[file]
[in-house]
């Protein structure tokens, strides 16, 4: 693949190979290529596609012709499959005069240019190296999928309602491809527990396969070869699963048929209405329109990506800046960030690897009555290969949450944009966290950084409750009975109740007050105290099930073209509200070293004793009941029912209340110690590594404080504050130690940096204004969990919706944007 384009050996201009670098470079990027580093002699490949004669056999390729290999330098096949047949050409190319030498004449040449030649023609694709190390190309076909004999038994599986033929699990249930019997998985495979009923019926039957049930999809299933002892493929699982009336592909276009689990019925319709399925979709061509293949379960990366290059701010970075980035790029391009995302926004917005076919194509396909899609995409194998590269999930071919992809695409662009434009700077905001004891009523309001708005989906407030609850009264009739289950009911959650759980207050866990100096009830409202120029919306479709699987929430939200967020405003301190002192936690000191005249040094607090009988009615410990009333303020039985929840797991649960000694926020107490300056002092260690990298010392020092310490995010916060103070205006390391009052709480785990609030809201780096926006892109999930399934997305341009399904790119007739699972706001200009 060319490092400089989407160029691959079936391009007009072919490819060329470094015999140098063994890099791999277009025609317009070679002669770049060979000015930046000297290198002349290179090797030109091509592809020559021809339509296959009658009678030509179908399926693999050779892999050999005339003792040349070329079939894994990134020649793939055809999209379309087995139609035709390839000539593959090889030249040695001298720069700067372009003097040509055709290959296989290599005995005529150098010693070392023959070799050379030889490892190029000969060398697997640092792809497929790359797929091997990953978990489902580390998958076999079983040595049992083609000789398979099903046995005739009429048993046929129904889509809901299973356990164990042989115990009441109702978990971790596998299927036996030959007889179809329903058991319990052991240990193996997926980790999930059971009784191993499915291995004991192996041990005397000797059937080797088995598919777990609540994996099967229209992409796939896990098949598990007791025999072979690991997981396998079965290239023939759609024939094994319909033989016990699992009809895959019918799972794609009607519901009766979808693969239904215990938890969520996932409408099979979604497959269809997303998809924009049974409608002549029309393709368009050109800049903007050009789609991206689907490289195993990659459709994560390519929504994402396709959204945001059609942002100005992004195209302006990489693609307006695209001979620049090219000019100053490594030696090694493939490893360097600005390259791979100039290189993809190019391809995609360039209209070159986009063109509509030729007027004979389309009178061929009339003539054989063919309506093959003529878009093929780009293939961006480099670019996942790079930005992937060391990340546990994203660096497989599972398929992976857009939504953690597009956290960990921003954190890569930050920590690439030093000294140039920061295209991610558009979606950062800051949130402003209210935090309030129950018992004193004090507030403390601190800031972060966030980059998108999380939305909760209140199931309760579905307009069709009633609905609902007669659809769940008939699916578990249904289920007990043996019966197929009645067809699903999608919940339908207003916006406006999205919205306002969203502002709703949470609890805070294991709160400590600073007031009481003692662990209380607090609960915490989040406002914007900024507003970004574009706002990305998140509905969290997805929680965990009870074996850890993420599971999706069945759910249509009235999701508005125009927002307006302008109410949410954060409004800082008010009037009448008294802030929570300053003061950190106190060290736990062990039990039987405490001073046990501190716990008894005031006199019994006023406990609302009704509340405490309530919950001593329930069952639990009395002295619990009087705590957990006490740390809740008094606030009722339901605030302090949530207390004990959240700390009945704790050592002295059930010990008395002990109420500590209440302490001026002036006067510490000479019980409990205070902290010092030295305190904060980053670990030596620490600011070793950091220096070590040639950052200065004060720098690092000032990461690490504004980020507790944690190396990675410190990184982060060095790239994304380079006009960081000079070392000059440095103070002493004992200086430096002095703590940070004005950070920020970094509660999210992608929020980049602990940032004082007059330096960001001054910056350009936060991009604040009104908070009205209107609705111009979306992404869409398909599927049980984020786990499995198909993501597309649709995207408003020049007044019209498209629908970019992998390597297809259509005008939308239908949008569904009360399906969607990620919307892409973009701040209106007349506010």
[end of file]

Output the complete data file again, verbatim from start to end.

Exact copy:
[in-house]
């Protein structure tokens, strides 16, 4: 693949190979290529596609012709499959005069240019190296999928309602491809527990396969070869699963048929209405329109990506800046960030690897009555290969949450944009966290950084409750009975109740007050105290099930073209509200070293004793009941029912209340110690590594404080504050130690940096204004969990919706944007 384009050996201009670098470079990027580093002699490949004669056999390729290999330098096949047949050409190319030498004449040449030649023609694709190390190309076909004999038994599986033929699990249930019997998985495979009923019926039957049930999809299933002892493929699982009336592909276009689990019925319709399925979709061509293949379960990366290059701010970075980035790029391009995302926004917005076919194509396909899609995409194998590269999930071919992809695409662009434009700077905001004891009523309001708005989906407030609850009264009739289950009911959650759980207050866990100096009830409202120029919306479709699987929430939200967020405003301190002192936690000191005249040094607090009988009615410990009333303020039985929840797991649960000694926020107490300056002092260690990298010392020092310490995010916060103070205006390391009052709480785990609030809201780096926006892109999930399934997305341009399904790119007739699972706001200009 060319490092400089989407160029691959079936391009007009072919490819060329470094015999140098063994890099791999277009025609317009070679002669770049060979000015930046000297290198002349290179090797030109091509592809020559021809339509296959009658009678030509179908399926693999050779892999050999005339003792040349070329079939894994990134020649793939055809999209379309087995139609035709390839000539593959090889030249040695001298720069700067372009003097040509055709290959296989290599005995005529150098010693070392023959070799050379030889490892190029000969060398697997640092792809497929790359797929091997990953978990489902580390998958076999079983040595049992083609000789398979099903046995005739009429048993046929129904889509809901299973356990164990042989115990009441109702978990971790596998299927036996030959007889179809329903058991319990052991240990193996997926980790999930059971009784191993499915291995004991192996041990005397000797059937080797088995598919777990609540994996099967229209992409796939896990098949598990007791025999072979690991997981396998079965290239023939759609024939094994319909033989016990699992009809895959019918799972794609009607519901009766979808693969239904215990938890969520996932409408099979979604497959269809997303998809924009049974409608002549029309393709368009050109800049903007050009789609991206689907490289195993990659459709994560390519929504994402396709959204945001059609942002100005992004195209302006990489693609307006695209001979620049090219000019100053490594030696090694493939490893360097600005390259791979100039290189993809190019391809995609360039209209070159986009063109509509030729007027004979389309009178061929009339003539054989063919309506093959003529878009093929780009293939961006480099670019996942790079930005992937060391990340546990994203660096497989599972398929992976857009939504953690597009956290960990921003954190890569930050920590690439030093000294140039920061295209991610558009979606950062800051949130402003209210935090309030129950018992004193004090507030403390601190800031972060966030980059998108999380939305909760209140199931309760579905307009069709009633609905609902007669659809769940008939699916578990249904289920007990043996019966197929009645067809699903999608919940339908207003916006406006999205919205306002969203502002709703949470609890805070294991709160400590600073007031009481003692662990209380607090609960915490989040406002914007900024507003970004574009706002990305998140509905969290997805929680965990009870074996850890993420599971999706069945759910249509009235999701508005125009927002307006302008109410949410954060409004800082008010009037009448008294802030929570300053003061950190106190060290736990062990039990039987405490001073046990501190716990008894005031006199019994006023406990609302009704509340405490309530919950001593329930069952639990009395002295619990009087705590957990006490740390809740008094606030009722339901605030302090949530207390004990959240700390009945704790050592002295059930010990008395002990109420500590209440302490001026002036006067510490000479019980409990205070902290010092030295305190904060980053670990030596620490600011070793950091220096070590040639950052200065004060720098690092000032990461690490504004980020507790944690190396990675410190990184982060060095790239994304380079006009960081000079070392000059440095103070002493004992200086430096002095703590940070004005950070920020970094509660999210992608929020980049602990940032004082007059330096960001001054910056350009936060991009604040009104908070009205209107609705111009979306992404869409398909599927049980984020786990499995198909993501597309649709995207408003020049007044019209498209629908970019992998390597297809259509005008939308239908949008569904009360399906969607990620919307892409973009701040209106007349506010």